Henri Sanness Salmon Colloquium

Fri. Nov. 26 12:30 PM - Fri. Nov. 26 01:20 PM
Contact: Andrea Wiebe
Location: via Zoom

Former Physics alumni, Henri Sanness Salmon.

Transport of floating particles on the free surface of turbulent streaming waters

We investigate experimentally the motion of floating particles of different shape and size on the turbulent free surface of a field scale meandering stream, using particle tracking velocimetry. Millimetre-sized spheres are used as tracers to obtain mean and fluctuating velocity fields of the surface flow. We focus on an approximately homogeneous region, where the single-point and two-point velocity statistics are consistent with the classic phenomenology of three-dimensional turbulence. We then consider centimetre-sized discs and rods, much larger than the dissipative scales but much smaller than the integral scales of the turbulence. As finite-sized inertial particles, these exhibit similar velocities as the small tracers but weaker and less intermittent accelerations. Consequently, the motion of the larger particles along their trajectories is more time-correlated, and their diffusion coefficient is larger. This is confirmed by the mean square displacement of single particles and mean square separation between particle pairs, both of which grow faster in time compared to the tracers. Discs are also found to disperse faster than similarly large rods, pointing at the important role of the objects’ shape in the transport dynamics.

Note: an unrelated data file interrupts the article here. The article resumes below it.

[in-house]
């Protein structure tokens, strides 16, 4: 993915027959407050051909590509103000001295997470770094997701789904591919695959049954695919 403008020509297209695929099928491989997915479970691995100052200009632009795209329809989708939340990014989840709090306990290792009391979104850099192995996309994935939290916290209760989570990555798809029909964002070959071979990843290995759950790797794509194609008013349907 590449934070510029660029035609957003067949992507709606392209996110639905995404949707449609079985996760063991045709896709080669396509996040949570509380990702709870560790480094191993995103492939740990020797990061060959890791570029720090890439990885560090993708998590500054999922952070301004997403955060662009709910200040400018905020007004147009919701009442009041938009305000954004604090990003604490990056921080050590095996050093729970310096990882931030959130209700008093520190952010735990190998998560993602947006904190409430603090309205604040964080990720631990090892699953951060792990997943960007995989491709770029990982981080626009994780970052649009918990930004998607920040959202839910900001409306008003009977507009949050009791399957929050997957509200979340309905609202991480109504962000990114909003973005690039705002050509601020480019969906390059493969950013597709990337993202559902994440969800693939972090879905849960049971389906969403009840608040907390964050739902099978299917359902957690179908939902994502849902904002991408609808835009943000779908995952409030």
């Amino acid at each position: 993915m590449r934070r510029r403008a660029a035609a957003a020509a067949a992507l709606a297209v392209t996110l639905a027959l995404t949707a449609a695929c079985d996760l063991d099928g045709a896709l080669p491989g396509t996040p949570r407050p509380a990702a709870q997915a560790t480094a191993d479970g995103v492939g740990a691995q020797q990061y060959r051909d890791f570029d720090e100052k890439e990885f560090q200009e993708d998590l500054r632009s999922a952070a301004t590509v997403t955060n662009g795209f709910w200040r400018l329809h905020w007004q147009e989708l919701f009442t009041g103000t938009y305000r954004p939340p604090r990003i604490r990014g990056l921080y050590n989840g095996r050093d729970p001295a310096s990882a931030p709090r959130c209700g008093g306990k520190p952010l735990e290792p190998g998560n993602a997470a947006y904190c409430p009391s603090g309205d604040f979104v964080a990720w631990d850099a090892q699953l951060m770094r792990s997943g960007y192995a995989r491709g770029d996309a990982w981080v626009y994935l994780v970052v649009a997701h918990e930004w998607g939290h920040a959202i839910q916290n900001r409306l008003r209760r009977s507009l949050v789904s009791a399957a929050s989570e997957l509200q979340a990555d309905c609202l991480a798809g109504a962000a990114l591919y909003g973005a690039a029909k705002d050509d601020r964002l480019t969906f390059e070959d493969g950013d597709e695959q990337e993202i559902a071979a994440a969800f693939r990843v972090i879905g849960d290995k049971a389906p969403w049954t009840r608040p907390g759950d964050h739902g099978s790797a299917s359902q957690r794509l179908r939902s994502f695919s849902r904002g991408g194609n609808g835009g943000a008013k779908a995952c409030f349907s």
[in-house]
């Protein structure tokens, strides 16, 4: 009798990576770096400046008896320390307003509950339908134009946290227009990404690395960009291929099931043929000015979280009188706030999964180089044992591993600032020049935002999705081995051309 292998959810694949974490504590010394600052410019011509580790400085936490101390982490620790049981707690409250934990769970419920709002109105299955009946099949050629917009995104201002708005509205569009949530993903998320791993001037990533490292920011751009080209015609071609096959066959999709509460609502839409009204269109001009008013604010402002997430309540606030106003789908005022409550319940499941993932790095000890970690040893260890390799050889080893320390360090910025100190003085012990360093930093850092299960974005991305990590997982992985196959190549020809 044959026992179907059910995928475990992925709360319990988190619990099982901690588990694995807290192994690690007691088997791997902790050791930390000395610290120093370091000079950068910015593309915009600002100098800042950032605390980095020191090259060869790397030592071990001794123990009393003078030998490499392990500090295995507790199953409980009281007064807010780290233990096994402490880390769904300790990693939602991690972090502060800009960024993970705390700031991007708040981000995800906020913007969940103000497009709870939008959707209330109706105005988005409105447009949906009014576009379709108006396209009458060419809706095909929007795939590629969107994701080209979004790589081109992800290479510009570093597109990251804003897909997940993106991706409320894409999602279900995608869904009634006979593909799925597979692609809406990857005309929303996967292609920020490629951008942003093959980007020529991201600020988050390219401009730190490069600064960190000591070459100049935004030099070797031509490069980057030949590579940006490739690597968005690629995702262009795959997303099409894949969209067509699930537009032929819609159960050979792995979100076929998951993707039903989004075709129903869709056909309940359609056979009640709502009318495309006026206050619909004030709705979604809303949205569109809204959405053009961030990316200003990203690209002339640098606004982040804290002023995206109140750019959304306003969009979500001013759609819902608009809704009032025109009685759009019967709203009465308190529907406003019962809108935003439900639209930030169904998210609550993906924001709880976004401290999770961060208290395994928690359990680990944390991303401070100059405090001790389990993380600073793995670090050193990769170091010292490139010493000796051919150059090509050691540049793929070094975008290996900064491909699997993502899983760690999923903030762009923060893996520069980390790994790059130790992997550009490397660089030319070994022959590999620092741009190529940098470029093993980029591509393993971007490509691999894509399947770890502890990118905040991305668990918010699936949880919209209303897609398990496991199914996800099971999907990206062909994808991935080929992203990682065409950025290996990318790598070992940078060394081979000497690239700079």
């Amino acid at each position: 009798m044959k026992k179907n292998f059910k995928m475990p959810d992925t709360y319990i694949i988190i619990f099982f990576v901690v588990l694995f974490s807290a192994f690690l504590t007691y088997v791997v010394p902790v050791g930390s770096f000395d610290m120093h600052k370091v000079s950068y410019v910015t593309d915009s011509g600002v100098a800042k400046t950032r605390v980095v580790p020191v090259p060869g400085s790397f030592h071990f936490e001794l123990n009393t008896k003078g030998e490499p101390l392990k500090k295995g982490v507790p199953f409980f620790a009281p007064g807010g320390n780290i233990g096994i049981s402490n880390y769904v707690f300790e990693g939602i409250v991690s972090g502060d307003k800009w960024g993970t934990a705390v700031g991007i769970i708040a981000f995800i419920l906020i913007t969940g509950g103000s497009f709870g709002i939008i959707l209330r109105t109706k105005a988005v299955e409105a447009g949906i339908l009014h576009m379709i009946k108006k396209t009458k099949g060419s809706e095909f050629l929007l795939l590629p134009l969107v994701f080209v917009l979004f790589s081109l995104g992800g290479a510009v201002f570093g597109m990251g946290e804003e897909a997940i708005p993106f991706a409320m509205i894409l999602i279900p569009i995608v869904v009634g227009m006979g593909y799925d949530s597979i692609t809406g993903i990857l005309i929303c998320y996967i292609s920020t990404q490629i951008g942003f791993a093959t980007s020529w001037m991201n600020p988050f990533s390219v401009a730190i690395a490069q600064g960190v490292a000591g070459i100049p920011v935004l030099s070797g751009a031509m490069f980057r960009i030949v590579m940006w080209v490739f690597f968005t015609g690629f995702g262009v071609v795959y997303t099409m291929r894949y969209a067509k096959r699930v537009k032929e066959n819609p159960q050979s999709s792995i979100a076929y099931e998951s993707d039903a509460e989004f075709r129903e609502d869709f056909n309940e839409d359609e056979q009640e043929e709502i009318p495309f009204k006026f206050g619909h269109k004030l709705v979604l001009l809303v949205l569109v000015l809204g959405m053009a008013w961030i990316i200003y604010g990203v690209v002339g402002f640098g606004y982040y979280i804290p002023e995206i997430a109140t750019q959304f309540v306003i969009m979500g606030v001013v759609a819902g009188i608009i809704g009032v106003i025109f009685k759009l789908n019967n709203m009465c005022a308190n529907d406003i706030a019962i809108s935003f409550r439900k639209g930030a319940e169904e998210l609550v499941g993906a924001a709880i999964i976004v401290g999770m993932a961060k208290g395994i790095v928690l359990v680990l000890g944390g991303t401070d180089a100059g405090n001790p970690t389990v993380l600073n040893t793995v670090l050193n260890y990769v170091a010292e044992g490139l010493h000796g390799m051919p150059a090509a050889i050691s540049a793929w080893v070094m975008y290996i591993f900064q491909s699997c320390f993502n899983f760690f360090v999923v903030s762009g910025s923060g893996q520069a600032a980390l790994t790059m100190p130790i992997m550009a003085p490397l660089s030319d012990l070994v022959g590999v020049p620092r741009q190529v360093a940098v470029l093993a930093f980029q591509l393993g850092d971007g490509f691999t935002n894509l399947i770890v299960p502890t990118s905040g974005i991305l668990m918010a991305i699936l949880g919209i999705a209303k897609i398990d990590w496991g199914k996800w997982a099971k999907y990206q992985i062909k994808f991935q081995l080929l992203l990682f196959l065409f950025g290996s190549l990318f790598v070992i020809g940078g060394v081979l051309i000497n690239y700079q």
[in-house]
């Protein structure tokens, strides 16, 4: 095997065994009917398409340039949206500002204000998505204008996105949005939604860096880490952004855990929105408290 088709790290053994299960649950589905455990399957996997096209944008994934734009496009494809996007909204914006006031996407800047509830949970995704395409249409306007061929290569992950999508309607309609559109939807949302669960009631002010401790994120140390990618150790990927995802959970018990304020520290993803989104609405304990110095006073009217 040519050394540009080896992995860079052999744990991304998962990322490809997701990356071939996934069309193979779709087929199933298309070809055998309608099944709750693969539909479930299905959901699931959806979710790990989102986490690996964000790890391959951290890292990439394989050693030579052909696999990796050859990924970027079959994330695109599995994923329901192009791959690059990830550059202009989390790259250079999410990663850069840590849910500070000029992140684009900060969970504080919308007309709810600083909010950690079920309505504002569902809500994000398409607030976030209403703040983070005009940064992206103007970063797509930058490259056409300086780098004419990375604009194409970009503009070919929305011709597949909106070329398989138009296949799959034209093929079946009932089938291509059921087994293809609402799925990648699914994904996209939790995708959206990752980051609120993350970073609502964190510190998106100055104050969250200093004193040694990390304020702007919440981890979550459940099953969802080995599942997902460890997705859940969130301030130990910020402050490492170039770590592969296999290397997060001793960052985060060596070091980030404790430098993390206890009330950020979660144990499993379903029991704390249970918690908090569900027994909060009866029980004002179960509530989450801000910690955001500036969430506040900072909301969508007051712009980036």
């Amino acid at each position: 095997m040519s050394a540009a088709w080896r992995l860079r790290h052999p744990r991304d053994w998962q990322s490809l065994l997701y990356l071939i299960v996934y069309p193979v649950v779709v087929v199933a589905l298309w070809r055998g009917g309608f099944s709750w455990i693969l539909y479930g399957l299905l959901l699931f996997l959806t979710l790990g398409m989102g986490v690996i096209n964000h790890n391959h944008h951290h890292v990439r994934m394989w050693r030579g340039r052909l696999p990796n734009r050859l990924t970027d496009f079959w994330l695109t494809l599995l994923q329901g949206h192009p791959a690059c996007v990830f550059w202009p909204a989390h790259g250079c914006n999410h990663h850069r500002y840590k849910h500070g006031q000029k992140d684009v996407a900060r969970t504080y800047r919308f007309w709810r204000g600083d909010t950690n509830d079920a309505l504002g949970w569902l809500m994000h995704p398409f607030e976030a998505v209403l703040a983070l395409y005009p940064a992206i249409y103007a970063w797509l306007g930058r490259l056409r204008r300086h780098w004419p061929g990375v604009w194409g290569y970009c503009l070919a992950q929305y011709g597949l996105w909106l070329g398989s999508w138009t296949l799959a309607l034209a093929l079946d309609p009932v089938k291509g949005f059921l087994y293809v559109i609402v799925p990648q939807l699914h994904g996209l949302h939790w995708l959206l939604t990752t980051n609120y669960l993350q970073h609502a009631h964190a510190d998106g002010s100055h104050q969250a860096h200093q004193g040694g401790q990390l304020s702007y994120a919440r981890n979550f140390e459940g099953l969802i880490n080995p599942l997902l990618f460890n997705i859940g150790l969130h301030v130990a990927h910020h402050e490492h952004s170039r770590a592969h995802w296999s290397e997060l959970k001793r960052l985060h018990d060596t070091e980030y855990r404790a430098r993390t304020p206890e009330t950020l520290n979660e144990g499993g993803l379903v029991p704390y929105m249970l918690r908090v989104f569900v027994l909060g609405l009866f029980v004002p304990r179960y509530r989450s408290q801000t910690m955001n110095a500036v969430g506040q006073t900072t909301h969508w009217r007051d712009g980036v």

Bio: BSc in Physics and Aerospace Engineering and Mechanics - Dual Degree Program University of Winnipeg and University of Minnesota (2019); MS in Aerospace Engineering and Mechanics - University of Minnesota (2021); Doctoral Student - Institute of Fluid Dynamics at ETH Zürich (current)


Missed the talk? Watch it here: https://uwcloud.uwinnipeg.ca/s/BZNtjPACDcgCNri